Understanding The Influence of Culture on TalkLife
In this post, Sachin Pendse (a Research Fellow at Microsoft Research India) describes his research on cultural differences in how people express themselves when they are feeling distressed on TalkLife. This work is done in collaboration with Yada Pruksachatkun and Amit Sharma.
Through facilitating a form of empowerment through expression, online spaces designed for people to speak openly about their mental health (such as TalkLife) have enabled something rarely seen in the past. Individuals from all over the world, across borders and time zones, are able to cross these boundaries to support one another in the experience of hardship and distress. Speaking about your most intense and distressing experiences can be a deeply personal act, and as we know from past work done in anthropology, doing so is highly influenced by your identity — your race, gender, cultural background, class, and other attributes.
We began our study of how people from around the world use TalkLife to see whether we could use different factors from conversations to predict whether and when someone would say that they feel better during the course of an ongoing conversation. To do this, we created a de-identified dataset of TalkLife conversations where people said “I feel better now!” or “You have a point,” which we called a “moment of change.” Based on attributes from the first posts of the conversation (such as the presence of question marks, the number of words related to mental health used, or how positive or negative the words used are), we tested an algorithm to see if we could predict when someone would say if they felt better.
When running our experiment, we found that we could! And our results (measured in AUC, a commonly used metric for rating the performance of machine learning algorithms) were quite good! We were able to achieve AUCs of around .85, an excellent result.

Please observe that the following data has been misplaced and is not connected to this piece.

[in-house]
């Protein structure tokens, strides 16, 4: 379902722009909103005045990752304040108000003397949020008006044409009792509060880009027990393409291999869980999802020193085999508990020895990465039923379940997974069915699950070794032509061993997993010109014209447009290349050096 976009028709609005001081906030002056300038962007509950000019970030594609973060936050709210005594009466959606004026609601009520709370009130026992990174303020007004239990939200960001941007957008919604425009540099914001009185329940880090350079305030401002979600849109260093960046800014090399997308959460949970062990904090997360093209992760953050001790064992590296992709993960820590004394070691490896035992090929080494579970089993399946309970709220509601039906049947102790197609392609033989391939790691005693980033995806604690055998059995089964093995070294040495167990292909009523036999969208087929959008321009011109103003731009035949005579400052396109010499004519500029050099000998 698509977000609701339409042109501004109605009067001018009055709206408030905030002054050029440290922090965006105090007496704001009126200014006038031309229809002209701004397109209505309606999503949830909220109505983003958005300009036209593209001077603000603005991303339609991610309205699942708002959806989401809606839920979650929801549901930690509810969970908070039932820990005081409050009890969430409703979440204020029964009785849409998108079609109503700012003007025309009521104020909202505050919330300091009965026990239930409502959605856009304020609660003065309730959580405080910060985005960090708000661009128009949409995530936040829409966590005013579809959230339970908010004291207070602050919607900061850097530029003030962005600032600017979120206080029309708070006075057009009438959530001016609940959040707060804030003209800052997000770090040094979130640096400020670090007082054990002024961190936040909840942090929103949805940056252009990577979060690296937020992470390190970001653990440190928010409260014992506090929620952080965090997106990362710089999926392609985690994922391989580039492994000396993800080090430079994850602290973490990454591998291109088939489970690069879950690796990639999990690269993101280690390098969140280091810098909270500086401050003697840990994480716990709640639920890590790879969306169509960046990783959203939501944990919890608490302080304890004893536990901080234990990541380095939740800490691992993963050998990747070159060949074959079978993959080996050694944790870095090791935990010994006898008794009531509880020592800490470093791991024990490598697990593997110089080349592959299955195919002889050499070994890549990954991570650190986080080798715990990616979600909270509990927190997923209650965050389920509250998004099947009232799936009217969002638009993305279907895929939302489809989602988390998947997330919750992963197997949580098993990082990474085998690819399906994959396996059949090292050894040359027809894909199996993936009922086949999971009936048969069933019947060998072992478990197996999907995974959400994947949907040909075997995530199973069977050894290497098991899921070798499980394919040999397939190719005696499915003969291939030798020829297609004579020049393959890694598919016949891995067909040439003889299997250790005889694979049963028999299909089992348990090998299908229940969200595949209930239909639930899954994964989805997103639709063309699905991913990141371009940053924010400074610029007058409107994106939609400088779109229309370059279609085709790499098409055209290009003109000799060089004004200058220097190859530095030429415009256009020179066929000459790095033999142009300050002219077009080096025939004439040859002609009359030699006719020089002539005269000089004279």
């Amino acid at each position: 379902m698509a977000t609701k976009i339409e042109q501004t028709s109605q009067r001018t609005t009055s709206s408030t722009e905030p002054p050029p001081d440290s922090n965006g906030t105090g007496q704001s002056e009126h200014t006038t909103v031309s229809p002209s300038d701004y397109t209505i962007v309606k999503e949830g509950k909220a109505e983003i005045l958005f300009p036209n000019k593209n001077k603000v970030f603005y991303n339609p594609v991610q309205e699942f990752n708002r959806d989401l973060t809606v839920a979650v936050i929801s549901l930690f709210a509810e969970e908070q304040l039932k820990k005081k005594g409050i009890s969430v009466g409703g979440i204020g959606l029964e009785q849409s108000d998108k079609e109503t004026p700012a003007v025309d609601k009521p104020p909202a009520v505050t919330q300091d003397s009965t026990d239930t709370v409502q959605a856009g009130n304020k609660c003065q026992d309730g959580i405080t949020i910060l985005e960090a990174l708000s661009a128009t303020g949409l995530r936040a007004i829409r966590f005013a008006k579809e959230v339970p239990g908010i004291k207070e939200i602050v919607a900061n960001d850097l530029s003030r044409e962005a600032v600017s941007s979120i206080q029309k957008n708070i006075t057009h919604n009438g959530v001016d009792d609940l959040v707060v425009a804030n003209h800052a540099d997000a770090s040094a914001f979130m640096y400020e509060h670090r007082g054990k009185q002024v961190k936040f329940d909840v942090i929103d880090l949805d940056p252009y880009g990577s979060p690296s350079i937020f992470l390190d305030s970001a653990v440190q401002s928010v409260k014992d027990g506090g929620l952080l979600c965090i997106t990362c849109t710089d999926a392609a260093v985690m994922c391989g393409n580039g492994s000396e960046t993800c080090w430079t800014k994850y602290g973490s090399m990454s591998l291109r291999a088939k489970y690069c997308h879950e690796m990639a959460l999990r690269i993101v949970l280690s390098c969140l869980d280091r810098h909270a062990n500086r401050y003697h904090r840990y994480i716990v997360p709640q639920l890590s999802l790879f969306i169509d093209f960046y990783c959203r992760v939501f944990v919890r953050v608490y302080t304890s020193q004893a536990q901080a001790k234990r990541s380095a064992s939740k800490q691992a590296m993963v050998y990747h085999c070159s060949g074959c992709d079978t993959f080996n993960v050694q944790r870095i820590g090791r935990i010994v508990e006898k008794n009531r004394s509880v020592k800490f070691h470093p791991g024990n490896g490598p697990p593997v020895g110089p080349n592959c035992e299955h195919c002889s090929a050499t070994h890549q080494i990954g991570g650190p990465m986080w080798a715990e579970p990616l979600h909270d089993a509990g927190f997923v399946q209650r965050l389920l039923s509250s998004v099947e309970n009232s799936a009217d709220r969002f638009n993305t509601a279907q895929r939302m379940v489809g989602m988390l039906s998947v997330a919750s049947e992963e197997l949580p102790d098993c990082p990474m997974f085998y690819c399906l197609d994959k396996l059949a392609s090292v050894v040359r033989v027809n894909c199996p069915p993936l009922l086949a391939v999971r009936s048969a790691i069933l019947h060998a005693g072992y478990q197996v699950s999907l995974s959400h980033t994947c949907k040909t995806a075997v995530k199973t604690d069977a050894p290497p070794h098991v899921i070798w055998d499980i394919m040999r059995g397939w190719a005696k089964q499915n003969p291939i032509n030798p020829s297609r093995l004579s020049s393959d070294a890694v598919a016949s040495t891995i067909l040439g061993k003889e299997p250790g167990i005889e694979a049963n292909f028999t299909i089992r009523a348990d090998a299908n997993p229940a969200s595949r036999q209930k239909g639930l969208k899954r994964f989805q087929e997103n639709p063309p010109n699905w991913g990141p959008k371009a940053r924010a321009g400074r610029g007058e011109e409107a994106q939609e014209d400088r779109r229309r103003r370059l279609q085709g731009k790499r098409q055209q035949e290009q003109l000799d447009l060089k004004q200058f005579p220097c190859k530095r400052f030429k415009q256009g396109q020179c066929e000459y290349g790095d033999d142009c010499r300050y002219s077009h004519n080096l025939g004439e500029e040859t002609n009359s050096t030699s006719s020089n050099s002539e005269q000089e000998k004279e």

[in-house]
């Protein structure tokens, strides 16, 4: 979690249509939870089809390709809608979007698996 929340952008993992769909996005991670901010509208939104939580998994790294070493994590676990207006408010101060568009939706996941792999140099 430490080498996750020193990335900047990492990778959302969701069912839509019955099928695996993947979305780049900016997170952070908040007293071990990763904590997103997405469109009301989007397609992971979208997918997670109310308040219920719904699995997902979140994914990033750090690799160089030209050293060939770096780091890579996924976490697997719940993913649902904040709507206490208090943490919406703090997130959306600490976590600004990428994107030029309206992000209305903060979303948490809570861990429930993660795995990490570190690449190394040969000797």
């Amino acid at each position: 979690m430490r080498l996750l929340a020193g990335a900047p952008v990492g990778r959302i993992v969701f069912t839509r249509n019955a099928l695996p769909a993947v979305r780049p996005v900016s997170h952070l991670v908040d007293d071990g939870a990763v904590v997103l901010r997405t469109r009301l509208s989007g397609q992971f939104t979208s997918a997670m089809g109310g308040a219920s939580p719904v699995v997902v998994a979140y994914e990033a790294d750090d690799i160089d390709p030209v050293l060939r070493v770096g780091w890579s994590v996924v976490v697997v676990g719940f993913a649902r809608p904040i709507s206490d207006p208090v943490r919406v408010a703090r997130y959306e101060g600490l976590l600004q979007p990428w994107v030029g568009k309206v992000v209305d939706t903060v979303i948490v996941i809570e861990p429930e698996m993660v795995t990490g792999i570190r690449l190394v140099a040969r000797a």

However, given this past research on how much your expression of your mental health is driven by your identity (what is often called “idioms of distress”), we tried to see whether there would be any change in performance if we used an algorithm fit to conversations that were started by non-Indian users to try to predict when someone would feel better in primarily Indian conversations, and vice-versa. We used Indian users and non-Indian users because we are based in India, and were understandably curious.
Surprisingly for us (but maybe not for a medical anthropologist), there was a significant drop in performance. Algorithms fit to one group and tested on the same group had an AUC of approximately .88, whereas algorithms fit to non-Indian users and tested on Indian users (and vice-versa) had an AUC of approximately .71. This drop in performance shows that people from different communities use similar forms of language (such as punctuation or the positivity of the words used) when expressing if they are feeling better, but that they use this language differently based on identity.
To better understand what these differences were, we did a deeper dive in examining how Indian users expressed themselves on TalkLife by directly comparing their expressions with users who weren’t Indian.
We found that:
Users from India were more likely than the rest of TalkLife to talk about their country of origin in their first post, with a difference of 1.2% and .4% respectively.
Posts from Indian users were less likely to have clinical language in them (such as “panic attack” or “anxiety disorder”) than the rest of TalkLife, with a difference of 14.2% and 22.2% of questions and 6.6% and 8.6% of answers respectively.
Posts from Indian users are more likely to talk about connections to other people (such as feeling alone) than the rest of TalkLife, with the most common words used including references to needing a friend among Indian users, but not among other users.
Indian users are much more likely to seek support from other users from India, with conversations started by Indian users having 16 times more Indian users on them than average.
Drawing on this result, we find that peer support along these identity-based lines is also more successful. Conversations with “moments of change” started by Indians have 10.5 times more Indians than average, whereas conversations without moments of change started by Indians have 6.5 times as many Indians compared to average.
Our work shows that just as expected in offline contexts, when we go online to express how we are feeling, we bring parts of our identity with us. Our work also shows that these differences very deeply matter, both for machine learning algorithms and how we come to support each other.